MUSLIN DAY T = S P E C I A O - D A Y ....$ t "T • ,; 7J> pieces Lonsdale Bleached Muslin 50 pieces Barker Bleached Muslin | 50 pieces Hill Bleached Muslin * 1 3 Bales Lawence L. L • • • • ^ '; . (yard wide and extra heavy unbleached) 3" Extra weight Unbleached Muslin : • °t I (this is usually sold for 8£ cents.) J It will pay you to visit us to-day. Respectfully fSCHMITT&HEFFLEY. THE MURDER TRIAL, TJic Trial of Martin Sliuffcr 1'or Uic MnrdtT of Edward lowrv 1" Intercut Taken In tlie Ca*c— A arsc Attendance In Court. , • -:-; CALL AND SEE ME :-: Harry G. Tucker, The Pearl Street Tailor. BEN FISHER, The Druggist. f-Keepsa lull line ol Trusses. :-: ;,31l Fourth Street. :-: Dally Journal. WEDNESDAY MORNING, JAN'. 28. LADIES' warm Slippers and Shoes, CHILDREN'S Warm House Slippers. WALKER& RAUCH, 42O Broadway. | Type Writer Supplies. * little's New Serrated Edge Type Writer Ribbons for all Machines Blue Semi Carbon Paper, £ Purple Semi Carbon Paper, Black Semi Cavbon Paper. Type Writer Stands, . Type Writer Paper, Typewriter OH. Letter Presses, Letter Press Stands, Blotter Bath, Blotter Pads, Cloth Pads. Wilson, Humphreys & Co. Opdsite Court House. For the Next Four Weeks V I will sell you an elegant suit for $22.0O CASH «i> . , * • | ? £ do this to make room for the 'finest line of Spring Goods ' ever brought to this city P. J. HOOLEY, Tlie Pearl Street. Trv Hoosier Cough Cure, eod&w To Mr. and Mrs. John llcthermel— a daughter. Mrs. C. N. Graffls is lying seriously ill at her home on the West Side. Patterson, the Haberdasher, can shirt you in good style for a little motley. "Buck" Stanley began a series of temperance meetings at Rensselaer last night. Professor Ouster's dancing; class meets Thursday evening at the G. A, K. hall. Bertie Stewart, the young son of Mr. and Mrs. S. T. MeConnoll, is quite ill. Patterson, the Haberdasher, is a, way in it, and his prices^ are right, you depend on it. Mr. McShephcrd, of Chicago, has accepted a position .as floor walker at the Trade Palace. Mrs. W. A. Parks and Mrs. Lou Wilson Of Peru, are visiting Mrs. D. W. Jones of Bast Spear street. A humorous fact about Hood's Sar- sarsaparilla—it expels bad humor and creates £ ood humor. Be sure to get Hood's. ' " 10 .,. : The Painters and Decorators' dance, February '10, promises, to be one. of the nicest dances of the season at the rink. ' Shirts to suit the fat, lean, tall, short, wide and narrow people, at a popular price.—Patterson, the Haberdasher. John Gray claims to have the cleanest stock of dry goods in the State of Indiana; quality, of goods he handles and the length of time he has been in business. Mr. R. 6- Heikt? passed through the city yesterday en roius for Chicago from Dayton, 0. He spent Sunday with his sister Mrs. J. M. Justice, jr. and family oa North street. John Gray says, the reason why he has the cleanest stock in the. State is because of careful buying. Good selection, buying for cash, having fresh goods coming in every day and selling all the time at uniform low prices. Members of the .Trades Assembly commend the card of James W. Shinn in Saturday's Pharos in its reference to the Trades Union. There is intended no interference with the political or religious freedom of the members. Yesterday Will Kraut erected an' elegant new barber pole in front of -his nearly completed tonsorial. parlors on Market street. • He expects to move his shop in a few days and when the establishment is equipped throughout according to plans it will be one of the very finest in the State. Lafayette Courier, Monday—John Dewenter.'of Logansport, and Frank Dowenter, of Bloomington, 111., were in the city to-day Rev. E. P. Walters was at Logansport yesterday, and last evening, at St. Bridget's church there, conducted the ceremony of blessing the American flag, presented to St. Bridget's Council, C. B. L., by the Ladies 1 Auxiliary. Miss Nellie .Goring, daughter, of John Goring, formerly a well- known resident of this city, now agent of the Wabasb at Huntington, was married to Mr. Ellis Searles, _city editor Of the.Huntington Democrat Sunday evening. •.. The wedding was a quiet affair .and" was performed at the residence of the 'bride-groom by a Protestant minister although the bride -is a Catholic. It has created somewhat of a sensation in the Catholic church at-that place and it is understood that the .marriage will be again solemnized, -the priest, officiating. The bride has many friends in this city who wish har joy. Yesterday morning before Judge McConnell in'the circuit court began the trial of Martin Shaffer for the murder of Edward Lowry at Walton on the 29th of September last. The case attracted much attention and the court room was crowded, all day, a great many spectators from Walton being present. A large number of witnesses have been subpcened and the case will probably consume an entire week. After some little delay the rollow- ing jury was impannelleil: Henry Long, Le*vi Burton, Wm. R. Kin/ic, Wm. F. May, Jesse Loser, L. H. McKaig, Herman Pranke, James P. Conrad, John W. Snell, Robert Foust, Joseph DeMoss.and Robert Shields. The defendant is represented by Dykeman, Wilson & Taber, and a vigorous defense will be made. The State is assisted by M. D. Fansler. ' The first witness was Ransom Ice, the proprietor of the saloon in whose door the fatal affray took place. Ice recounted the difficulty between Shaffer and Lowry proceeding the fatal meeting in the door-way. Witness stated that the men met in the saloon in the morning, and both being some- somewhat muddled with drink, began a quarrel which terminated in a passage of blows, but no damage to either. The trouble was renewed later in the day, and the two men grew so boisterous that they were ordered out of the place; both had been drinking steadily all day and were decidedly under the influence of liquor. About 7 o'clock in the evening they were put out of the saloon. Shaffer shortly returned and said to witness excitedly, "I've give him hell this time." Witness saw something bulging from Shaffer's coat pocket resembling a slung shot or ( stone tied up in a handkerchief. Lowry was carried into the saloon in an unconscious condition and did not rally, ' Witness saw no blows struck. The evidence of Mrs. Bell who with little Gertie Doran was approaching the saloon " when the fatal blow was struck was largely circumstantial. GENUINE Red Letter Sale. It will eclipse all are former efforts. Our entire Stock of Scarlet Shirts and Drawers and fancy .striped- Underwear, ONE-THIRD OFF 1-3 From Original Price. Ladies and Gentlemen! In order to reduce the whole line of Underwear, we make the most gigantic reduction ever quoted here. (SELLING PRICES) NOW. Fine all wool scarlet shirt and drawers .$1 50, Fine all wool scarlet .shirt and drawers • 1 25 Fine all wool scarlet shirt and drawers. -. 1 00 Fine all wool scarlet shirt and drawers 75 Fine all wool scarlet shirt and drawers 50 Fine all wool fancy shirt and drawers 1 00 Heavy white and mixed shirt and drawers 50 $1 13, ; . A 00" ' 75 57 " 38 -" 75 ••'"" 25 And all other lines in proportion : This is less than Manufacturers prices and less than you can buy them at Auction for its done to make room for Spring purchases, Buy now, for never will you buy as cheap >agajn. This is a Cash Sale by the enterprising One Price Clothier Harry Frank, Our grand distribution of Presents takes place next month, all are entitled to it, come and see us. ; Yj >., City Orders bought and 'sold. • She beard a crashing blow and saw a body fall from the step onto the pavement: she then saw a man spring' upon the prostrate form and strike several .blows. It was almost dark and she could not recognize the men at that distance in the dusk: could not tell whether- the person delivering blows held a stone, or club, or merely struck with naked hand. On closer approach recognised Ed Lowry as the prostrate man; did not recognize the assailant. Little Gertie Doran is thirteen years of age and gave her testimony in a remarkably straightforward manner, being- neither affected by the strange court scene with its crowd of people nor the perplexing cross examination. , She related what she saw on that evening in the straightforward, simple manner of a child and 'Dykemati's most skilful cross questioning could not make her deviate from her original story or falter in her narration. She was with Mrs. Bell walking along the street; when about forty feet from Ice's saloon she heard the sound of a blow struck and saw a man fall ia front of the saloon and another man fall upon him and strike him two or three times: could not recognize either of the men; the assailant might have had a rock in his hand, but in the dusk she could not see it; plain-, ly saw the blows struck; heard no noise or loud talking proceeding the blow; was frightened by the occurrence; when they reached the body it was alone; the man who did the striking had disappeared. Dr. Arthur Hermann who conducted the autopsy on the body of Edward Lowry introduced expert technical evidence as to -the cause of the man's death. • With the ghastly upper part of the broken skull, with its gaping fracture, in his hand, the doctor pointed out to the jury the effect of the crushing blow. When the brain was exposed at the autopsy a large clot of blood was discovered on the brain produced by the rupture of the .meningeal artery and about one-fourth of an inch of skull was imbedded in the brain, causing' hemorhage and disentegration of brain tissue. From the appearance of the wound witness concluded that it must have been caused by a heavy blow with some blunt instrument, the end of a club or stone; in his opinion the fracture could not have been caused by a blow, with a man's fist; men have dealt deadly blows with fist, but such a feat would be impossible by a man of Shaffers size a ad weight; nor was it probable that such a terrific wound could result from a fall on the pavement;,a fall from'a height could produce such a fracture, but falling from one's feet could not cause it. Witness stated the skull present in court was one of the thinnest that he had ever seen; had seen others as thin, .but none thinner, it . being .below the average in point of thickness. At the close of this evidence the 'court adjourned/until this morning at .nine o'clock, when further evidence will be presented. W.D. PRATT•*•• FINE JOB PRINTING • 217 5 219 FOURTH ST. QUEENSWEAR * . ,.".'• Costs you 20 per cent more elsewhere than McCaffrey ask you. Is not this statement worth the i proving? One dollar out of every five you spend for'( vQueenswear it will pay you, and investigation may give/you^pointers on other of McCaffrey's prices/ Our QueeBisware embraces every grade and style, and 'tis honestly repre. sented. ; :: • ' TINWARE 1 Is more plentiful at McCaffrey's, and cheaper thaft ariy-^ where else within your reach. Plenty, means much for it is certain to give you just what will please,,you best. Price means more tor everything that is made of tin embraces a large share of household expense. This statement is worth investigating, too. , , WOO DEN WARE" At McCaffrey's offers all in it's line that a housekeeper needs from a washboard to a churn. The best, ..and largest, the cheapest and smallest, and all at just • tte lowest prices that can be made on them. There's many another lines of ours we'll mention later, but what is true of one is true of all, and bottom price is one thing true about them. M. McCafirey & Co. kt'Ntol. .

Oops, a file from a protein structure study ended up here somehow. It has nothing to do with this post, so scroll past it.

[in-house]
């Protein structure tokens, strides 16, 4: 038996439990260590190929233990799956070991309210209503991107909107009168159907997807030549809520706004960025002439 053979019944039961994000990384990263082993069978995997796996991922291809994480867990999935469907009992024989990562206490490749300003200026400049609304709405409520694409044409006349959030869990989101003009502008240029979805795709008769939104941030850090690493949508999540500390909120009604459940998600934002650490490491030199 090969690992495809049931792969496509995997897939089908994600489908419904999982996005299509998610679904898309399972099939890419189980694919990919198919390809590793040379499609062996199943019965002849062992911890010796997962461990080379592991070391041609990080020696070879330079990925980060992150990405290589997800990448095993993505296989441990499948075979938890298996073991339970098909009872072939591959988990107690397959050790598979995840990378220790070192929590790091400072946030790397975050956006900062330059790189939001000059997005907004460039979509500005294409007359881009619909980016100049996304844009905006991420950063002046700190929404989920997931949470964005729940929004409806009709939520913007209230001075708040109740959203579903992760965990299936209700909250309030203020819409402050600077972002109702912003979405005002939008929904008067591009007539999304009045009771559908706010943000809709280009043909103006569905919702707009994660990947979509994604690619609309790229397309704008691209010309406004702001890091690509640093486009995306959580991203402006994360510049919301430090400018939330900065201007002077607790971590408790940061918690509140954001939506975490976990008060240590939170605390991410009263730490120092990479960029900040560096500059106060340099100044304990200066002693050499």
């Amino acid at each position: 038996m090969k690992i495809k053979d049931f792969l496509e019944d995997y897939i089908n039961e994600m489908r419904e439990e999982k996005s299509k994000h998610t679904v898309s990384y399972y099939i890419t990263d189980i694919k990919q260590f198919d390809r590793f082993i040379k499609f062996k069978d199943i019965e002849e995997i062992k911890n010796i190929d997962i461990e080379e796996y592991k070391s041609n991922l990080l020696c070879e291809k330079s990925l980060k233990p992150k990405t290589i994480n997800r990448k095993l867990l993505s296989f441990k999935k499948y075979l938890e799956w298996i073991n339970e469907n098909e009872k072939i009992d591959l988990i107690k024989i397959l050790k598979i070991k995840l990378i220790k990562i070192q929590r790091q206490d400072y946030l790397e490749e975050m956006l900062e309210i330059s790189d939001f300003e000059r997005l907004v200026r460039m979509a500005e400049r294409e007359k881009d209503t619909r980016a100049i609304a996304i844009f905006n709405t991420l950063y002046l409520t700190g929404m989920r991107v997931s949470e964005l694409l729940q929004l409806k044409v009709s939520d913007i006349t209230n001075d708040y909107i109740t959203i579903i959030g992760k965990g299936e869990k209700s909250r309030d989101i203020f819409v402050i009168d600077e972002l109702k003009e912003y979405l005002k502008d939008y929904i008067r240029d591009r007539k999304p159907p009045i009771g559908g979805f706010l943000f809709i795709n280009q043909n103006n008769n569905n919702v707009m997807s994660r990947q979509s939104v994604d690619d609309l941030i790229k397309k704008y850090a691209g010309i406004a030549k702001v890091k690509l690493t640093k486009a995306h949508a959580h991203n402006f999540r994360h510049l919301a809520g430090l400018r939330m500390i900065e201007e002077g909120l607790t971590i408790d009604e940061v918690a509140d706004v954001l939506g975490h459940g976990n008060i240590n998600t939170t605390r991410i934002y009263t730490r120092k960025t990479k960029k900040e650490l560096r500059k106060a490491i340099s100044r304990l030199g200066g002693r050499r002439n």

What members have found on this page
Get access to Newspapers.com
- The largest online newspaper archive
- 8,900+ newspapers from the 1700s–2000s
- Millions of additional pages added every month